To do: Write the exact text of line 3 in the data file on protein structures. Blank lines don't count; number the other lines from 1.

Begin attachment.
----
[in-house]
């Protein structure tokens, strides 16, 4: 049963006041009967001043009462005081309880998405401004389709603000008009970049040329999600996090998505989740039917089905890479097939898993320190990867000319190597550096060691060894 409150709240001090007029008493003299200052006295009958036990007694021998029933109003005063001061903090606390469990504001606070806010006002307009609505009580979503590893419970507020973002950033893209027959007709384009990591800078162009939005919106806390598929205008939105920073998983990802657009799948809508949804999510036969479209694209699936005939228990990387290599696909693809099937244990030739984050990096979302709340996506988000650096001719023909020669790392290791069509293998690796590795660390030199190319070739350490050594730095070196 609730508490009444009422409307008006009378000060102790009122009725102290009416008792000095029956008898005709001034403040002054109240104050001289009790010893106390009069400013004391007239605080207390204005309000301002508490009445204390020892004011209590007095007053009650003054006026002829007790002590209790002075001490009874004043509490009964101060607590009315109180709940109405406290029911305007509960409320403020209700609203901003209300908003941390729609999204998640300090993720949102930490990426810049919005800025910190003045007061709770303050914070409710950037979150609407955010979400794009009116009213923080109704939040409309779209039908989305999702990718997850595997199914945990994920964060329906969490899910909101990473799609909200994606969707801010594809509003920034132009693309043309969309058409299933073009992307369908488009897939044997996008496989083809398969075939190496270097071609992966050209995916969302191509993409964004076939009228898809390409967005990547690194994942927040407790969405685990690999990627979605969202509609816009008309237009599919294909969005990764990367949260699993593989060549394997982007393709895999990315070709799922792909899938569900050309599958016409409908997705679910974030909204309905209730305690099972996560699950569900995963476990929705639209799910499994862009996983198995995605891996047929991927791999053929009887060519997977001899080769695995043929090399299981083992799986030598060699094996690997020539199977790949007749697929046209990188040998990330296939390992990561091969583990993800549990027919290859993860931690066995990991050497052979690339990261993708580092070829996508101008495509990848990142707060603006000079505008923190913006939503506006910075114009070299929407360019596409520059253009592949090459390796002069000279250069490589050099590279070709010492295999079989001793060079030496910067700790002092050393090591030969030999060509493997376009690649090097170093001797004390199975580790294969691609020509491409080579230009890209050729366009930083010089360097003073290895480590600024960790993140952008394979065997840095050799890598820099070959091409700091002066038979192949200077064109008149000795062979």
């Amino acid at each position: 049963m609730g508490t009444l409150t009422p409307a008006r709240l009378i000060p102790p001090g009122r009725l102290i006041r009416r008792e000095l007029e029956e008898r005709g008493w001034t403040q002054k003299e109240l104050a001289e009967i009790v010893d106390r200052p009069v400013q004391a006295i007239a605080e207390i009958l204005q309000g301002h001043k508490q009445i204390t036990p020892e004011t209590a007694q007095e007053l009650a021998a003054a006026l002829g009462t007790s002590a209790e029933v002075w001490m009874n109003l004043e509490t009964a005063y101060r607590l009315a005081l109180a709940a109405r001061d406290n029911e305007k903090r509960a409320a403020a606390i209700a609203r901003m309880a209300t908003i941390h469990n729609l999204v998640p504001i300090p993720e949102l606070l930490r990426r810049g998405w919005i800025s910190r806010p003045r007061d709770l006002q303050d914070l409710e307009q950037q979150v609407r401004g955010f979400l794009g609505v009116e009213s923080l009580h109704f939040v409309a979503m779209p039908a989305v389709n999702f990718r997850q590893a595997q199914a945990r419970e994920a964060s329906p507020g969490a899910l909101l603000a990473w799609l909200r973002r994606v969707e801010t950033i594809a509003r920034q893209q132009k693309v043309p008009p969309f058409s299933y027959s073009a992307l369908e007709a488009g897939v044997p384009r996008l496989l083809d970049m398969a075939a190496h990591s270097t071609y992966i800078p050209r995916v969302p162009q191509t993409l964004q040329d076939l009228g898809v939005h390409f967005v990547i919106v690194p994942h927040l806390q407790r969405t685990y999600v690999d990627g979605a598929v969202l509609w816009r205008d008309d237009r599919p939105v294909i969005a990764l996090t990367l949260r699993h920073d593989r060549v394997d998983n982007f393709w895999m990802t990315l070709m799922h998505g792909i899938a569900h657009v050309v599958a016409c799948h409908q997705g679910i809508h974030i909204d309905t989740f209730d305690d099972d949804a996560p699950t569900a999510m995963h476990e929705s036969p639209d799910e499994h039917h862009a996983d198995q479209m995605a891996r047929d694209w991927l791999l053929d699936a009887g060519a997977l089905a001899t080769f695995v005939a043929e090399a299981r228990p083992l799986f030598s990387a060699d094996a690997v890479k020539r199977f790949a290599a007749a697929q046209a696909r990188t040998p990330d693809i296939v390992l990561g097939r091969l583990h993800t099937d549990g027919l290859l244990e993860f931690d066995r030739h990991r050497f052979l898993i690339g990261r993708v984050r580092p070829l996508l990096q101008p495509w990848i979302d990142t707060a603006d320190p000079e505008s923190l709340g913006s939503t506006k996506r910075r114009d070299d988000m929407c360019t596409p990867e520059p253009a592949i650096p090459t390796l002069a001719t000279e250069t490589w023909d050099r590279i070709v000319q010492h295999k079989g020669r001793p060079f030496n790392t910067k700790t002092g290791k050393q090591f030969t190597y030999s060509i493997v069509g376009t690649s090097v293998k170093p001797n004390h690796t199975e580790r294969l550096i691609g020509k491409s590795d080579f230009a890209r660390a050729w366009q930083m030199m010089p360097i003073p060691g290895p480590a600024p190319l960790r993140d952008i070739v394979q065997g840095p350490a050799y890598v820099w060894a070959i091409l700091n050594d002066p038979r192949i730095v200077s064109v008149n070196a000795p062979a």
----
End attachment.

């Amino acid at each position: 049963m609730g508490t009444l409150t009422p409307a008006r709240l009378i000060p102790p001090g009122r009725l102290i006041r009416r008792e000095l007029e029956e008898r005709g008493w001034t403040q002054k003299e109240l104050a001289e009967i009790v010893d106390r200052p009069v400013q004391a006295i007239a605080e207390i009958l204005q309000g301002h001043k508490q009445i204390t036990p020892e004011t209590a007694q007095e007053l009650a021998a003054a006026l002829g009462t007790s002590a209790e029933v002075w001490m009874n109003l004043e509490t009964a005063y101060r607590l009315a005081l109180a709940a109405r001061d406290n029911e305007k903090r509960a409320a403020a606390i209700a609203r901003m309880a209300t908003i941390h469990n729609l999204v998640p504001i300090p993720e949102l606070l930490r990426r810049g998405w919005i800025s910190r806010p003045r007061d709770l006002q303050d914070l409710e307009q950037q979150v609407r401004g955010f979400l794009g609505v009116e009213s923080l009580h109704f939040v409309a979503m779209p039908a989305v389709n999702f990718r997850q590893a595997q199914a945990r419970e994920a964060s329906p507020g969490a899910l909101l603000a990473w799609l909200r973002r994606v969707e801010t950033i594809a509003r920034q893209q132009k693309v043309p008009p969309f058409s299933y027959s073009a992307l369908e007709a488009g897939v044997p384009r996008l496989l083809d970049m398969a075939a190496h990591s270097t071609y992966i800078p050209r995916v969302p162009q191509t993409l964004q040329d076939l009228g898809v939005h390409f967005v990547i919106v690194p994942h927040l806390q407790r969405t685990y999600v690999d990627g979605a598929v969202l509609w816009r205008d008309d237009r599919p939105v294909i969005a990764l996090t990367l949260r699993h920073d593989r060549v394997d998983n982007f393709w895999m990802t990315l070709m799922h998505g792909i899938a569900h657009v050309v599958a016409c799948h409908q997705g679910i809508h974030i909204d309905t989740f209730d305690d099972d949804a996560p699950t569900a999510m995963h476990e929705s036969p639209d799910e499994h039917h862009a996983d198995q479209m995605a891996r047929d694209w991927l791999l053929d699936a009887g060519a997977l089905a001899t080769f695995v005939a043929e090399a299981r228990p083992l799986f030598s990387a060699d094996a690997v890479k020539r199977f790949a290599a007749a697929q046209a696909r990188t040998p990330d693809i296939v390992l990561g097939r091969l583990h993800t099937d549990g027919l290859l244990e993860f931690d066995r030739h990991r050497f052979l898993i690339g990261r993708v984050r580092p070829l996508l990096q101008p495509w990848i979302d990142t707060a603006d320190p000079e505008s923190l709340g913006s939503t506006k996506r910075r114009d070299d988000m929407c360019t596409p990867e520059p253009a592949i650096p090459t390796l002069a001719t000279e250069t490589w023909d050099r590279i070709v000319q010492h295999k079989g020669r001793p060079f030496n790392t910067k700790t002092g290791k050393q090591f030969t190597y030999s060509i493997v069509g376009t690649s090097v293998k170093p001797n004390h690796t199975e580790r294969l550096i691609g020509k491409s590795d080579f230009a890209r660390a050729w366009q930083m030199m010089p360097i003073p060691g290895p480590a600024p190319l960790r993140d952008i070739v394979q065997g840095p350490a050799y890598v820099w060894a070959i091409l700091n050594d002066p038979r192949i730095v200077s064109v008149n070196a000795p062979a």